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A comparison of the effects of caffeine following abstinence and normal caffeine use

Abstract

Rationale

Caffeine typically produces positive effects on mood and performance. However, tolerance may develop following habitual use, and abrupt cessation can result in withdrawal symptoms, such as fatigue. This study investigated whether caffeine has a greater stimulant effect in a withdrawn state compared to a normal caffeinated state, among moderate daily caffeine consumers.

Materials and methods

Using a within-subjects design, 17 caffeine consumers (mean ± sd = 375 ± 101 mg/day) ingested placebo or caffeine (250 mg) following 30-h of caffeine abstention or normal dietary caffeine use on four separate days. Self-reported mood and performance on choice reaction time, selective attention, and memory tasks were measured.

Results

Caffeine had a greater effect on mood and choice reaction time in the abstained state than in the normal caffeinated state, but caffeine improved selective attention and memory in both states.

Conclusions

Although improvements in mood and reaction time may best explained as relief from withdrawal symptoms, other performance measures showed no evidence of withdrawal and were equally sensitive to an acute dose of caffeine in the normal caffeinated state.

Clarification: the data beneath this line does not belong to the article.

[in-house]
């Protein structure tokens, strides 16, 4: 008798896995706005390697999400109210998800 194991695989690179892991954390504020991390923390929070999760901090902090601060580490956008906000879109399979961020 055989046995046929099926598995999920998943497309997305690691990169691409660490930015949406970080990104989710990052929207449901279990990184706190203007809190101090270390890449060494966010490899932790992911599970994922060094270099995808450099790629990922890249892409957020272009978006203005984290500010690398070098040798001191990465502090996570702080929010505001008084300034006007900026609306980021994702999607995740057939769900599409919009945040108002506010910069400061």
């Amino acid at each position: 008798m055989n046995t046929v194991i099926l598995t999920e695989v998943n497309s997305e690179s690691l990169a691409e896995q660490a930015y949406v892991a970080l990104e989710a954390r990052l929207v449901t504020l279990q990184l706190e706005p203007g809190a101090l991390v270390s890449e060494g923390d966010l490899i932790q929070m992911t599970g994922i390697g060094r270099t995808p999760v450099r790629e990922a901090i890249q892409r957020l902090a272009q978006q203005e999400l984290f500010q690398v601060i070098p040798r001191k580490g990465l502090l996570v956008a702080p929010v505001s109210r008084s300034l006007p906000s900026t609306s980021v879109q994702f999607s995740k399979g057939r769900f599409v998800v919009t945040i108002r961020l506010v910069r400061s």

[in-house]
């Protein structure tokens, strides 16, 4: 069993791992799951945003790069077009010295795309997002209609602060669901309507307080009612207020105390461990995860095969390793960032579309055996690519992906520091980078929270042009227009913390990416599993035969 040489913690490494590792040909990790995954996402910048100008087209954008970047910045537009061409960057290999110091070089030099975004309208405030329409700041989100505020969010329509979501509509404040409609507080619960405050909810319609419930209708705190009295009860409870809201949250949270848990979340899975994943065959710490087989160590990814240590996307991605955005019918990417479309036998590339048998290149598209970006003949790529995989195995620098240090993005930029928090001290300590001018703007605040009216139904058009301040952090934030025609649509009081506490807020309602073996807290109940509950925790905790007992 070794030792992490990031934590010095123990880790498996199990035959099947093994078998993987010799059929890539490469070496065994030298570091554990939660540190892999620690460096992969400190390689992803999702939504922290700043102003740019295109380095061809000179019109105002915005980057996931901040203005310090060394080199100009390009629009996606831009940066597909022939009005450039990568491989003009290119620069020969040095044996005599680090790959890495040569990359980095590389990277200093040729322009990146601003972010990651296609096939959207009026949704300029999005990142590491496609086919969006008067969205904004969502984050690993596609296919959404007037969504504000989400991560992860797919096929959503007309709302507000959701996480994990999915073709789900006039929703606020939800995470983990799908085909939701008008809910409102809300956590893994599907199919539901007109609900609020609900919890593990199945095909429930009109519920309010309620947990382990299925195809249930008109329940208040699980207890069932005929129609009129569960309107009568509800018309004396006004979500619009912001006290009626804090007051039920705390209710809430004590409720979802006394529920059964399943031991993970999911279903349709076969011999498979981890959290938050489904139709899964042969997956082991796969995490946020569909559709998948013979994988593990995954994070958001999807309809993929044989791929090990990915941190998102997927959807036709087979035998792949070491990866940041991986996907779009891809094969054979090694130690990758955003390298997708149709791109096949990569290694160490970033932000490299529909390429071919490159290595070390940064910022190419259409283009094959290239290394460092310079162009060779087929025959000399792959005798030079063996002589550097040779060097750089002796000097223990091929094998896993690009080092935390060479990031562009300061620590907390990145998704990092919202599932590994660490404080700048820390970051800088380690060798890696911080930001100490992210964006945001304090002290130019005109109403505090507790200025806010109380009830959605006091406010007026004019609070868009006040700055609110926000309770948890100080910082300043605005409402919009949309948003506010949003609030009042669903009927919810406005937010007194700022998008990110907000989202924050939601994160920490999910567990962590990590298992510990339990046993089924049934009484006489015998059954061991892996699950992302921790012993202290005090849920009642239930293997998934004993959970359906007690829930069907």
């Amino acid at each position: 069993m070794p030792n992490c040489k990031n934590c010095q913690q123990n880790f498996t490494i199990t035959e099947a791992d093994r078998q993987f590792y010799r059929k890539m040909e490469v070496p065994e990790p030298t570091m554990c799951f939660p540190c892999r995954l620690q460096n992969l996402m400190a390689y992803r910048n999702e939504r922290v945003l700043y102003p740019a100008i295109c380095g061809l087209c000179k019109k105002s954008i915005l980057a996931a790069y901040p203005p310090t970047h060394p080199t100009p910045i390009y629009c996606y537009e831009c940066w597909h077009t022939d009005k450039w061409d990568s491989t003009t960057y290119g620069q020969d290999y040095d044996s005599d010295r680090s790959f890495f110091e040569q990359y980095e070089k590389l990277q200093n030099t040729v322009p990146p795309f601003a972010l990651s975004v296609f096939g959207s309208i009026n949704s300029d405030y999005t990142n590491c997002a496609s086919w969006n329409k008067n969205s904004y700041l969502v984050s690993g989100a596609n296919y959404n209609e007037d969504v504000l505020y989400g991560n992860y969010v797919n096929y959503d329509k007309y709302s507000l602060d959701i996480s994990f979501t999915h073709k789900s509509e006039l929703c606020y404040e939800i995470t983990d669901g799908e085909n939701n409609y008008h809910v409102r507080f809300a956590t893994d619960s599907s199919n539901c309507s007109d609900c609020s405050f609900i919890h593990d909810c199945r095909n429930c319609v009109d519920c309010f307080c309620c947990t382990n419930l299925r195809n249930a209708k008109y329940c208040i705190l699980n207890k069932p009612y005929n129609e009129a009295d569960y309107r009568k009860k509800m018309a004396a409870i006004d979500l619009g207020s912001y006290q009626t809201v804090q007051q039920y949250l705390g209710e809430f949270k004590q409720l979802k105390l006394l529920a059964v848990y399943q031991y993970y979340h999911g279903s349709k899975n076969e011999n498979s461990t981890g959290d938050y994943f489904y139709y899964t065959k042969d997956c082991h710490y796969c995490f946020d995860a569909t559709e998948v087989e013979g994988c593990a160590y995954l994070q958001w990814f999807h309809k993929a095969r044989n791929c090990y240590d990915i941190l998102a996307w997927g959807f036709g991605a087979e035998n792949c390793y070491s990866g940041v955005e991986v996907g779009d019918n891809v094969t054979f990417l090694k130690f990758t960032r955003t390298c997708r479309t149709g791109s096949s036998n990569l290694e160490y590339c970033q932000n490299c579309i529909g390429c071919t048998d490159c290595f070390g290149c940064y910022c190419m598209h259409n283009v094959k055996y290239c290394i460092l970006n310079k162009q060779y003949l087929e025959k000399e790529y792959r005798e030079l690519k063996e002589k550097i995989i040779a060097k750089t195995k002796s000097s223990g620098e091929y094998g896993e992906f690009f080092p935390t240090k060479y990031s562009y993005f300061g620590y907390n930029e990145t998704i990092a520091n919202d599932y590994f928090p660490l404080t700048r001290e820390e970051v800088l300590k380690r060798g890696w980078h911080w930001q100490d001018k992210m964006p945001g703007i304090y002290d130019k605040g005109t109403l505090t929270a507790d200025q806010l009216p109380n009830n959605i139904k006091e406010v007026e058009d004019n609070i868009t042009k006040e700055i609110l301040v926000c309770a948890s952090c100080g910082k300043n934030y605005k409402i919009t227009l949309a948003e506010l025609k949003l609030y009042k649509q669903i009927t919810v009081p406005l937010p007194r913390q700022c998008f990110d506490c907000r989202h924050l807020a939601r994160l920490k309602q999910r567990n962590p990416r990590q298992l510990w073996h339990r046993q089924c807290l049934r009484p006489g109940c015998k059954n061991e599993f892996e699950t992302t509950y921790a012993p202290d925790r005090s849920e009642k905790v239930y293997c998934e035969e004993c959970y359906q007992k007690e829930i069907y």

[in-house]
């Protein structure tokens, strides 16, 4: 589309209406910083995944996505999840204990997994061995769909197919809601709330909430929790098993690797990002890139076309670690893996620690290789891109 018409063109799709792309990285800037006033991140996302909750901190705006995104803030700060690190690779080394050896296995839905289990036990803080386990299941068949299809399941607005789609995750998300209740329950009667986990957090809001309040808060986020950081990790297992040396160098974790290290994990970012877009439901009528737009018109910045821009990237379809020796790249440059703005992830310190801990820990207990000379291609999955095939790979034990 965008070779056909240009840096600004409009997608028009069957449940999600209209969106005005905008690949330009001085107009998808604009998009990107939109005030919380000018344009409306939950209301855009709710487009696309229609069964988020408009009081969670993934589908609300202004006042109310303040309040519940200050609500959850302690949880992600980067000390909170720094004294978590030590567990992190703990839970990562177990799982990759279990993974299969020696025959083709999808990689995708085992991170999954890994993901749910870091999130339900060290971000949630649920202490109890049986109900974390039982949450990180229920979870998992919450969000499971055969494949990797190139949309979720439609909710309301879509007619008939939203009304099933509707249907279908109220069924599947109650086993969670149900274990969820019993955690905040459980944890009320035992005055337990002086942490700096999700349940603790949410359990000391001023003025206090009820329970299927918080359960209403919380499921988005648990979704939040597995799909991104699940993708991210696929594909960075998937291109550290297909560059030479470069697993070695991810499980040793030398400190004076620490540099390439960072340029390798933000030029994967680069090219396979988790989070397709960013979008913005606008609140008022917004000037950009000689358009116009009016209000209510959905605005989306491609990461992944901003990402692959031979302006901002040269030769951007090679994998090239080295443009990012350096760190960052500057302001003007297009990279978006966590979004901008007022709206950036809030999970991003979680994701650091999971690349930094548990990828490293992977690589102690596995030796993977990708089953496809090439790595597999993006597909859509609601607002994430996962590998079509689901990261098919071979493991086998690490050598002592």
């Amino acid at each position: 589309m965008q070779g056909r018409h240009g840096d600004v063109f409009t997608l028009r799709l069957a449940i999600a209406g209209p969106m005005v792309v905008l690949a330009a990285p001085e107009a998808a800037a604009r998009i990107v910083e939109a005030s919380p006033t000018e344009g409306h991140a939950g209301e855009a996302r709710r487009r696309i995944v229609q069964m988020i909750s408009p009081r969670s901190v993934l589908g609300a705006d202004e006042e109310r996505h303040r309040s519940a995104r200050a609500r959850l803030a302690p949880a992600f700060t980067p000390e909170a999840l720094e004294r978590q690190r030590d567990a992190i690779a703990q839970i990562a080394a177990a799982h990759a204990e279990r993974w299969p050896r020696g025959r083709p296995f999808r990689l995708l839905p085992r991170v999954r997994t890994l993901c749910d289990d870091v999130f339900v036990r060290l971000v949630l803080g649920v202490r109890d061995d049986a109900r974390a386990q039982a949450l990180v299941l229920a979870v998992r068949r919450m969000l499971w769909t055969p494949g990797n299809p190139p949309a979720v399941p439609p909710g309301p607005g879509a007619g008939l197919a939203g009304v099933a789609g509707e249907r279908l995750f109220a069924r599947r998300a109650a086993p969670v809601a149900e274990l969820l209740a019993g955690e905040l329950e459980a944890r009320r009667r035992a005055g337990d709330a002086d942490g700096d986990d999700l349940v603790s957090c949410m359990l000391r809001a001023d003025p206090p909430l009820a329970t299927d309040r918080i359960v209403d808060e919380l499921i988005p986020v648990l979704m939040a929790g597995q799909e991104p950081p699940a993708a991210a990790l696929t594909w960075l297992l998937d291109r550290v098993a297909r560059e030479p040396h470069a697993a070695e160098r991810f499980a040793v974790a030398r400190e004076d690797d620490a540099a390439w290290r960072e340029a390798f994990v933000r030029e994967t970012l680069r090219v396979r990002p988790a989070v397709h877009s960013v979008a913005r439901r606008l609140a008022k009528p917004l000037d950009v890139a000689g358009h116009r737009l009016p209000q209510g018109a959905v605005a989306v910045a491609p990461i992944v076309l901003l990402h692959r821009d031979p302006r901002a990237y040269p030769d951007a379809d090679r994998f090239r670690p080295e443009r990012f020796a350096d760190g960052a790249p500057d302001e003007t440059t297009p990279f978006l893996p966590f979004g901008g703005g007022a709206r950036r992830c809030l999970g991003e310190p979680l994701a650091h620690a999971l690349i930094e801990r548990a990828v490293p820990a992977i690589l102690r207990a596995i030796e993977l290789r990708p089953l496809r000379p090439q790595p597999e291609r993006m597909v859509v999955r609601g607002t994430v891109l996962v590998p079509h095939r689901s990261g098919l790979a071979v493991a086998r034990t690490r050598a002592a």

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Acknowledgments

We would like to thank the General Clinical Research Center for their assistance with the collection of data.

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Correspondence to Paul J. Laurienti.

Additional information

Supported by grants from the National Institutes of Health (National Institute of Biomedical Imaging and Bioengineering: R01 EB03880 and National Institute on Drug Abuse: F31 DA024950).

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Addicott, M.A., Laurienti, P.J. A comparison of the effects of caffeine following abstinence and normal caffeine use. Psychopharmacology 207, 423–431 (2009). https://doi.org/10.1007/s00213-009-1668-3

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  • DOI: https://doi.org/10.1007/s00213-009-1668-3

Keywords

  • Caffeine
  • Withdrawal
  • Tolerance
  • Cognitive performance
  • Mood
  • Stimulant